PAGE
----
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Higher Education and Research Bill - Committee (6th Day)

Part of the debate – in the House of Lords at 8:45 pm on 25th January 2017.

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Photo of Baroness Deech Baroness Deech Crossbench 8:45 pm, 25th January 2017

My Lords, I regret that I have to challenge the view that has been put forward by Members here whose views in general I respect greatly, but I pin my remarks to a phrase used by the noble Lord, Lord Patten, just moments ago. He said that students come from overseas to this country for a great education in a liberal, plural society. Unfortunately, great damage is being done to precisely that concept. In no way would I dissent from a view expressed that freedom of speech within the law must be allowed. Non-lawful speech—and there are lots of statutes, whether you like it or not, that make speech illegal—should not be allowed, but the universities are not doing their duty.

I shall give a few examples. Jihadi John was a university graduate; Michael AdebolajoLee Rigby’s murderer—was at the University of Greenwich; the underpants bomber, Abdulmutallab, was at UCL. There are numerous other examples of killers who were radicalised at university right here. That is because, although the Prevent duty guidance requires such speech that we disapprove of to be balanced, this is not happening. Speakers are turning up and giving speeches to audiences that are not allowed to challenge them. At best, they can only write down their questions. There are tens of such visiting speakers every year—there are organisations that keep tabs. Just over a year ago, at London South Bank University, a speaker claimed that Muslim women are not allowed to marry Kafir and that apostates should be killed. A speaker at Kingston University declared homosexuality as unnatural and harmful, and another—a student—claimed that the Government were seeking to engineer a government-sanctioned Islam and that the security services were harassing Muslims, using Jihadi John and Michael Adebolajo as examples. The problem is not only coming from that area; it is the English Defence League turning up to present its unpalatable views too.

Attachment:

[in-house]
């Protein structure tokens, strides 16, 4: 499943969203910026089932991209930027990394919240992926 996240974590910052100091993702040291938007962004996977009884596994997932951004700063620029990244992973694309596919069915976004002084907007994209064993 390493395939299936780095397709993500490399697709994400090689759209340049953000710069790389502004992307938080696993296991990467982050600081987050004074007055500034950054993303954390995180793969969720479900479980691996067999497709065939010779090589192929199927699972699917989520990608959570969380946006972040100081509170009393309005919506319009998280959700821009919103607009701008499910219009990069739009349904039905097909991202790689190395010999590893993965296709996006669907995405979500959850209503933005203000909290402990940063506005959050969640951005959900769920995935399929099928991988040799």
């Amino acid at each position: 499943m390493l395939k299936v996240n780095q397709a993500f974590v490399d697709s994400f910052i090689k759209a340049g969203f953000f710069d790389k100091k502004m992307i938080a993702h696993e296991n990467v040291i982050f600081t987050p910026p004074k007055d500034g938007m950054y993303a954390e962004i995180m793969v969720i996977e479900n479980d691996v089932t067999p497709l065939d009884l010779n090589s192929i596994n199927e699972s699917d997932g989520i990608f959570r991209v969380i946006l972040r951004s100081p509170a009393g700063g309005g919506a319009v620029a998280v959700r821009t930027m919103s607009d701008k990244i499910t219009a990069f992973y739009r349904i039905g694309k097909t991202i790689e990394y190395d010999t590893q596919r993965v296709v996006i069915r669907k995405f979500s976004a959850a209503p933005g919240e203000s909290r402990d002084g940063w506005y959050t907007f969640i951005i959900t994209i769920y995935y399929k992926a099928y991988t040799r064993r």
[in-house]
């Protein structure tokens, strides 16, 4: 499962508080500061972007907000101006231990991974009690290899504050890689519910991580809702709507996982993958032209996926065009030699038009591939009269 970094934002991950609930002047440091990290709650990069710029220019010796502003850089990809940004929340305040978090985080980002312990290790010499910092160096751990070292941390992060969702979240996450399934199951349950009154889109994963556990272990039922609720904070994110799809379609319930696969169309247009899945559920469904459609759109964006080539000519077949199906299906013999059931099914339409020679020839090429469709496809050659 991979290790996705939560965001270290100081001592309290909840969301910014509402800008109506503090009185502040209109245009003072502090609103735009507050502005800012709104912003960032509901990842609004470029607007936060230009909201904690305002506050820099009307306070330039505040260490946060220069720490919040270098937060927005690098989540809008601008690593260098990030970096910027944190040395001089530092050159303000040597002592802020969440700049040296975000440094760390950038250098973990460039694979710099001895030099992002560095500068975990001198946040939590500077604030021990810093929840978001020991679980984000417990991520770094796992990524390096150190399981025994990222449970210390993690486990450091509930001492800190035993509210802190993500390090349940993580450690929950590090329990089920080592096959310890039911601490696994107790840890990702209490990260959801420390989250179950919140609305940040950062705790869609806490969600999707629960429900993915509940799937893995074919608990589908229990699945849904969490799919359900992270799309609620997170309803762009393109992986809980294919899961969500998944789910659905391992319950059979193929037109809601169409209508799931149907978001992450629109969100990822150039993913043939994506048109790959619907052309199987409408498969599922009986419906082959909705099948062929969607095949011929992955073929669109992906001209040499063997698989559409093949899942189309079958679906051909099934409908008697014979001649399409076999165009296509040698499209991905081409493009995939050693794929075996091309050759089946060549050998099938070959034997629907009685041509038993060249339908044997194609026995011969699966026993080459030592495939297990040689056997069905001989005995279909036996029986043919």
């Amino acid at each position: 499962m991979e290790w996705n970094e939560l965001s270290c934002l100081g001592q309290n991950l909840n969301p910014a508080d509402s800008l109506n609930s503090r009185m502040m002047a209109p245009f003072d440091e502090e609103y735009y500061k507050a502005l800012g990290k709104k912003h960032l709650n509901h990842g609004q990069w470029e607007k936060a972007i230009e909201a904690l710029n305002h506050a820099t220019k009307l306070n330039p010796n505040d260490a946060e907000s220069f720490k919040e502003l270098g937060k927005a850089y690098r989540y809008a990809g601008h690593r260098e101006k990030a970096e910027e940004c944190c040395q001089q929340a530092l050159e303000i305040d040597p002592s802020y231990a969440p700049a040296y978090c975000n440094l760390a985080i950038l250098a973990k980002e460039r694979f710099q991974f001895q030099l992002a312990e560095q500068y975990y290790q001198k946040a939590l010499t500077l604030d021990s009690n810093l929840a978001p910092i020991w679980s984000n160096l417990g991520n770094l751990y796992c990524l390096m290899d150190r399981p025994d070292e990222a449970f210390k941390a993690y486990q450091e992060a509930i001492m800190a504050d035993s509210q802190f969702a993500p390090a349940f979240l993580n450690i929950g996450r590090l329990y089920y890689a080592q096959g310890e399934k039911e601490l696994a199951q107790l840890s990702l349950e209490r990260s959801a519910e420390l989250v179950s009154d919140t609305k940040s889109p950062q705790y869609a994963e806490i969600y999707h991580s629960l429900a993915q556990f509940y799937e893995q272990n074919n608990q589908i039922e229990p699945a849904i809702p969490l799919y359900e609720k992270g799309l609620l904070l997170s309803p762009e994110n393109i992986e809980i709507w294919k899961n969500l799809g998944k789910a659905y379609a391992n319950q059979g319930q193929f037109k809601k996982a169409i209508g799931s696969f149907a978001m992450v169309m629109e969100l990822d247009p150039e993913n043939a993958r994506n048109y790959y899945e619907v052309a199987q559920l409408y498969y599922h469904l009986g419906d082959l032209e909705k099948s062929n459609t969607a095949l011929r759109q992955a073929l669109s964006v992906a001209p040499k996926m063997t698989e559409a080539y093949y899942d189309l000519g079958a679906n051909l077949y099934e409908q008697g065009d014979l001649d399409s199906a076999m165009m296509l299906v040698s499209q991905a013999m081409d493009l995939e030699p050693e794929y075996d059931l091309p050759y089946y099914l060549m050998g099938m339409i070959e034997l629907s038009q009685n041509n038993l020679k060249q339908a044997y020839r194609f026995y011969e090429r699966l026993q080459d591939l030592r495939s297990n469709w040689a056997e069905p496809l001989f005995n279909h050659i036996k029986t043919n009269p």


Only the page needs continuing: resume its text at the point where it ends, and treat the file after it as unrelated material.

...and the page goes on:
It is incomprehensible to me that the National Union of Students opposes the Prevent policy and has an organised campaign to call it racist—a “spying” policy and an inhibitor of freedom of speech. These are the same students and lecturers—the ones who oppose Prevent—who have been supine in the face of student censorship and the visits of extremist speakers and who will not allow, for example, Germaine Greer or Peter Tatchell to speak, but sit back and do nothing when speakers turn up who say that homosexuals should be killed.

The Home Affairs Select Committee and the Office for Security and Counter-Terrorism have identified universities as vulnerable sectors for this sort of thing. Universities are targeted by extremist activists from Islamist and far-right groups. Very often they are preaching against women’s rights and gay people’s rights, and suggest that there is a western war on Islam. They express extreme intolerance—even death—for non-believers, and place religious law above democracy.

Some misguided student unions and the pro-terrorist lobby group CAGE are uniting to silence criticism of their illegal activities. There is no evidence of lecturers spying on students or gathering intelligence on people not committing terrorist offences. Students are conspiring to undermine the policy; they ignore its application to far-right extremists, just as to far left, if there is a difference, and spread the misunderstanding that it targets political radicalism.

The Prevent guidance is necessary, but needs to be limited to non-lawful speech, which is a very wide concept and of course includes the counterterrorism Act, but I would not suggest for a moment that now is the time to lift it, especially when in its most recent report HEFCE claimed that more and more universities —though not all of them—were getting to grips with and applying the Prevent guidance in a reasonable way. I therefore oppose the amendment.